Jupiter should be destroyed to build a Dyson around the Sun

Our Sun is a huge nuclear reactor producing a gigantic amount of energy. To collect this energy most efficiently, it would be possible to use a Dyson sphere – a giant shell around a star. But to build such an incredibly huge structure, it takes such an amount of material, which is simply physically not enough on Earth.

A hypothetical Dyson field. Screenshot of the Dyson Sphere Program game

In the new book The Possibility of Life, science fiction writer Jamie Green explores the problem of building a Dyson sphere around the Sun. In his opinion, to build such a megastructure, it is necessary to destroy a planet the size of Jupiter. 

“To get enough material to create a Dyson sphere, it’s essentially going to take apart a planet the size of Jupiter,” Green writes in his book.

The construction of such a megastructure is vital for the development of mankind and the improvement of its technologies in the future, when electricity requirements will increase exponentially. And this applies not only to humanity. Some astronomers have pledged to look for signs of extraterrestrial life by scanning the sky for the existence of Dyson spheres hiding in other star systems.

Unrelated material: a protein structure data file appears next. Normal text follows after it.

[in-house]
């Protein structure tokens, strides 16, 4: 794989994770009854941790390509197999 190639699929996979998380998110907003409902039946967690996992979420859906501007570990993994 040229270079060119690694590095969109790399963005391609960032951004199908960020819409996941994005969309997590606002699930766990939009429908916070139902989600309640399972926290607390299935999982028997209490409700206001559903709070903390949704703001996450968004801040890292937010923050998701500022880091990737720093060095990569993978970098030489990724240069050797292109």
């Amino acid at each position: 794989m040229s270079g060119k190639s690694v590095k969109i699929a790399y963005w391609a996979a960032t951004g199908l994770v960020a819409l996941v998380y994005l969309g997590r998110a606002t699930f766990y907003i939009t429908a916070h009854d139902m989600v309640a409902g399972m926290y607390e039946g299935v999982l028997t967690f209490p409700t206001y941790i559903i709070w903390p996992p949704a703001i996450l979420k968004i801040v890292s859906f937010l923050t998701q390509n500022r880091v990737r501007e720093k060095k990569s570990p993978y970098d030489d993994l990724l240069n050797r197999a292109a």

Megastructure mania

Such a sphere can allow a civilization to move from a type I civilization to a Type II civilization on the Kardashev scale – a method of measuring how developed society is on the planet. Simply put, instead of using energy from all the existing surfaces of a particular planet, it uses all the energy of its parent star or Type II. 

Not everyone agrees that building a Dyson sphere will ultimately be an impossible task. In an interview with Green, astrophysicist Jason Wright compared such efforts to the development of Manhattan, which was developed and created over a long period of time bit by bit. In the same way, the Dyson sphere can be created over time to eventually switch to the full use of all the energy of our star.

“This energy is dissipating in space anyway, so why don’t we collect it?” – Green summarizes.

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